Anonymous said...

John,
I know this will not help in your pursuit of short selling scumbags - but believe it or not scumbags are in every industry not just Finance and banking!!! Shock horror!!!
I know I have been ripped off many times from many a tradesperson - plumbing, electrician, mechanic, estate agent, landlord, travel agent....oh dear. Also think about drug cheats in Sport!
This is more about a comment of human nature. That’s why your business model will always succeed. The pursuit of scumbags is like shooting fish in a barrel.

Happy fishing!


This is more about a comment of human nature. Thats why your business model will always suceed.

Mike Hamm said...

Hi,

I bought an audi from fivedock recently, here are some 'tactics' I used.


- Wore the bummiest clothes possible, juxtoposed with just one item of significant value.
- I refused to take a test drive
- I told them I had another dealer that I bought the same model off a few years ago, and I'd probably get a good deal from him.
- We played the good cop bad cop scenario, where Woo acted like I should get it and I said I really don't need a car - I have many people driving me around
- I told the dealer that I'm not buying the car for myself and I'd buy a holden if it wasn't for my sister wanting a nice car
- I told him that flattery doesn't work on me
- When he started offering me extras , I'd told him I'd rather buy shares.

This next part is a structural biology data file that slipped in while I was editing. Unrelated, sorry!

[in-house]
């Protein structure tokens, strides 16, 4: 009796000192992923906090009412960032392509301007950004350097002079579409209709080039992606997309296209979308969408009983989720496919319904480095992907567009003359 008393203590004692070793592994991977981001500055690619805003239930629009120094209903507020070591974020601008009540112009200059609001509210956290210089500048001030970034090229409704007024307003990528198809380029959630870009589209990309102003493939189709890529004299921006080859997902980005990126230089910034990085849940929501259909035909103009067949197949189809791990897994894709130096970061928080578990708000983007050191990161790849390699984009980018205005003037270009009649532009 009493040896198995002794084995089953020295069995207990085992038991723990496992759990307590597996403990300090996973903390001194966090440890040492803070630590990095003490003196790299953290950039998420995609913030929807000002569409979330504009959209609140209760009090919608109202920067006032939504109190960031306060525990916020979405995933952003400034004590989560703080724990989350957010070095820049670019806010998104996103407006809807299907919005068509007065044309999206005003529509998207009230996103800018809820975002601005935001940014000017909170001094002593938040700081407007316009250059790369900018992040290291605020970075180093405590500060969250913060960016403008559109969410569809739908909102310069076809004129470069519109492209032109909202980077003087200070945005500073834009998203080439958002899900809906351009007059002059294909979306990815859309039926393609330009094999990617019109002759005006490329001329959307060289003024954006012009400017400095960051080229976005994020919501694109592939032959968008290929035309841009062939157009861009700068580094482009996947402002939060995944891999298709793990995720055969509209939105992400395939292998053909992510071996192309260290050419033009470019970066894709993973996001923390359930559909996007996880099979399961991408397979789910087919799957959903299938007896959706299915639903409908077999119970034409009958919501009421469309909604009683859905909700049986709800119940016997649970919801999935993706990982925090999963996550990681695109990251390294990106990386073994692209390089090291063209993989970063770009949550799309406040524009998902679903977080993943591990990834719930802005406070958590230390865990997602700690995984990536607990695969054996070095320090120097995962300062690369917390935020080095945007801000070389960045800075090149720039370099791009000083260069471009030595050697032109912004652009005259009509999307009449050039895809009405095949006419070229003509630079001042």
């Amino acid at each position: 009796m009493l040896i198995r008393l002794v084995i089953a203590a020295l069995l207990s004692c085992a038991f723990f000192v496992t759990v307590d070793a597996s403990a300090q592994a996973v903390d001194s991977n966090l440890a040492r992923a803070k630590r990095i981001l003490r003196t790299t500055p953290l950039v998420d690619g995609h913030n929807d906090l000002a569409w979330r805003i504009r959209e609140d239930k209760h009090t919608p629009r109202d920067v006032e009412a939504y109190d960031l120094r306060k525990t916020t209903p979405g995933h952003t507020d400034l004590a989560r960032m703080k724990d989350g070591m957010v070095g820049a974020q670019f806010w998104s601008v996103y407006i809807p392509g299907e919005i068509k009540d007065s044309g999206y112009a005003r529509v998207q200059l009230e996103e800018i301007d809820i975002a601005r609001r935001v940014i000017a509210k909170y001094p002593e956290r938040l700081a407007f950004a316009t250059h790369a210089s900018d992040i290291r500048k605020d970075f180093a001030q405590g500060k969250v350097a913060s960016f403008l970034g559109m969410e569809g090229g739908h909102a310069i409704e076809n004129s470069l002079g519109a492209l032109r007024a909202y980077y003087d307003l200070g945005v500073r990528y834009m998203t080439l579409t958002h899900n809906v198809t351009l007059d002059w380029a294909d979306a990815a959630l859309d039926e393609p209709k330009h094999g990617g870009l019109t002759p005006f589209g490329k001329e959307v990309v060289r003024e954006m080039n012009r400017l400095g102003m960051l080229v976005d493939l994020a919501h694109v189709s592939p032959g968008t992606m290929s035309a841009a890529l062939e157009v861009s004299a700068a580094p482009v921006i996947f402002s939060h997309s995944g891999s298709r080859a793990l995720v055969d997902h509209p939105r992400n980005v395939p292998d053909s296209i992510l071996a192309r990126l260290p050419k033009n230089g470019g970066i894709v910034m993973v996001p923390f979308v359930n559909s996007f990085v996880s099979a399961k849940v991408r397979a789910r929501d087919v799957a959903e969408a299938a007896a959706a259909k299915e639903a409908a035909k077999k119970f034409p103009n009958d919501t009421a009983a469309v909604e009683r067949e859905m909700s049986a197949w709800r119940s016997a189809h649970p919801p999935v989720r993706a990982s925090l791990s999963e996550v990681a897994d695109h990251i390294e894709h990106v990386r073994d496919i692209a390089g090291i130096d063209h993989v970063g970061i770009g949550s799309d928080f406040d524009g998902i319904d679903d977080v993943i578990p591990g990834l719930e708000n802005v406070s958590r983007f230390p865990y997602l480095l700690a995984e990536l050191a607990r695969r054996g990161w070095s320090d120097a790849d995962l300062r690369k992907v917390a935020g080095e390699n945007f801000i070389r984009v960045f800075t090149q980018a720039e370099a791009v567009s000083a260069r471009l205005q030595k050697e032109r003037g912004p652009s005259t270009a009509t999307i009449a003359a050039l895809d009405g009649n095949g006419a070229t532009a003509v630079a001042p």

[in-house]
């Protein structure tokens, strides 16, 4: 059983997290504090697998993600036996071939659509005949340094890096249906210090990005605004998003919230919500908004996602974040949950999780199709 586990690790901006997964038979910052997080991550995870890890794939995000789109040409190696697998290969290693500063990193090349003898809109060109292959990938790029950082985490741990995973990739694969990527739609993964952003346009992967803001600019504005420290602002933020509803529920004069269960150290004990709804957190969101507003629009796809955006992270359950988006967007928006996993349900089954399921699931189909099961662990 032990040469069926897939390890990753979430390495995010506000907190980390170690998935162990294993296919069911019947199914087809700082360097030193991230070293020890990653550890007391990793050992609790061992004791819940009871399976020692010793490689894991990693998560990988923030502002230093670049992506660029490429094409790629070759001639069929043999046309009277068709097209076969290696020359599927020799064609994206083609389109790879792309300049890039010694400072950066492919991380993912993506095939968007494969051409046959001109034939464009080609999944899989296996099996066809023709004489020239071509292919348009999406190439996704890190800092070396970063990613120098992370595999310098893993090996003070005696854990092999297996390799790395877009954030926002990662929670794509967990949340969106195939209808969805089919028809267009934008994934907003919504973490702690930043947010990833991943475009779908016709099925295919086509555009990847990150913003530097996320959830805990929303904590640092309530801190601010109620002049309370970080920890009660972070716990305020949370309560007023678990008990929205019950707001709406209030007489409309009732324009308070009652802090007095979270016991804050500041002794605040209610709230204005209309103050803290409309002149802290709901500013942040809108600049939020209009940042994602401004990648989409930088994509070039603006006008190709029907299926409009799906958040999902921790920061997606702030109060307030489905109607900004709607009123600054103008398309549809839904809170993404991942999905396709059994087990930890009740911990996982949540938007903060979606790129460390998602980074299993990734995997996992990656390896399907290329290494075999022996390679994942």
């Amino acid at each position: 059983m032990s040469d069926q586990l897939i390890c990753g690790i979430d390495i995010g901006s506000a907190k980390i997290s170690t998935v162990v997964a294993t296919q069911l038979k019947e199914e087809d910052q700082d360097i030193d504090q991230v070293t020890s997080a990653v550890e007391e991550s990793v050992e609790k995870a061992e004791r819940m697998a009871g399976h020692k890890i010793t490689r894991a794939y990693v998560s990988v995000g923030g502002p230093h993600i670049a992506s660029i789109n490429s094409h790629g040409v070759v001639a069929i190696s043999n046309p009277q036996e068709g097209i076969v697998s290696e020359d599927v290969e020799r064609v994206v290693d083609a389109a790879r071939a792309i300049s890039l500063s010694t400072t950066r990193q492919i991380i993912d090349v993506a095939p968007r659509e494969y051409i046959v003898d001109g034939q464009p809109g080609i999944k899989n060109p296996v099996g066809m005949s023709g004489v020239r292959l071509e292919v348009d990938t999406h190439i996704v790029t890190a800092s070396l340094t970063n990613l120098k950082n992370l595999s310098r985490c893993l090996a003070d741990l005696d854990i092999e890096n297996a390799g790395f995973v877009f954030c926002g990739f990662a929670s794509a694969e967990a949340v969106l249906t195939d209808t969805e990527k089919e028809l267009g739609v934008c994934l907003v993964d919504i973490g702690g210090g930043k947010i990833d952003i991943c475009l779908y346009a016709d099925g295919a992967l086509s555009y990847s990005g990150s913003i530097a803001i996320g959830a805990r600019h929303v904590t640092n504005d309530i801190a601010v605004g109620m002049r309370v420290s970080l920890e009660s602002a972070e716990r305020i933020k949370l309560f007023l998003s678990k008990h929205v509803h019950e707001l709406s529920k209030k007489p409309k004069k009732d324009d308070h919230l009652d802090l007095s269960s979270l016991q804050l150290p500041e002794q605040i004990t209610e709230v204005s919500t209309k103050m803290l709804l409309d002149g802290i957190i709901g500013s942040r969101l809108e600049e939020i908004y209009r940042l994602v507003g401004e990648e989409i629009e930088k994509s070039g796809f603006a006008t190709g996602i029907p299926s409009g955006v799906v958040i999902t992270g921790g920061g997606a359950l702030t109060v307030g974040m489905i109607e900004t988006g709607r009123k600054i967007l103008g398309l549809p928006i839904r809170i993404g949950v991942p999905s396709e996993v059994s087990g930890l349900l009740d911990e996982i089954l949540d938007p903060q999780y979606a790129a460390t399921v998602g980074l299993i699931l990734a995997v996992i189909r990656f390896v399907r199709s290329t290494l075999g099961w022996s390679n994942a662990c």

At 10.30 am we found an a4 to our liking, but it was definitely too pricey, looking at the 70k mark. But I thought what the heck let's try a lowball tactic. So I

- pretended to do some sums on my blackberry (I was actually just checking my twitter)
- then I wrote down a very lowball sum of 60,440 and before he could respond we told him we'd go back and to call us before midday if he could match this offer - the reason for the 440 is twofold - it's a confusing number, and it makes it look like I'm professionally bidding for the car; even though it has no significance and it's just purely a random number.
- I proceeded to give him the wrong mobile number (so he purposely can't call me, and get impulsed into a low price to make a deal when I call him back)

We left the dealership and we went and did some rough sums, and realised the maximum we'd commit would be 62,000 - so any price below that was going to be a good deal for my sister.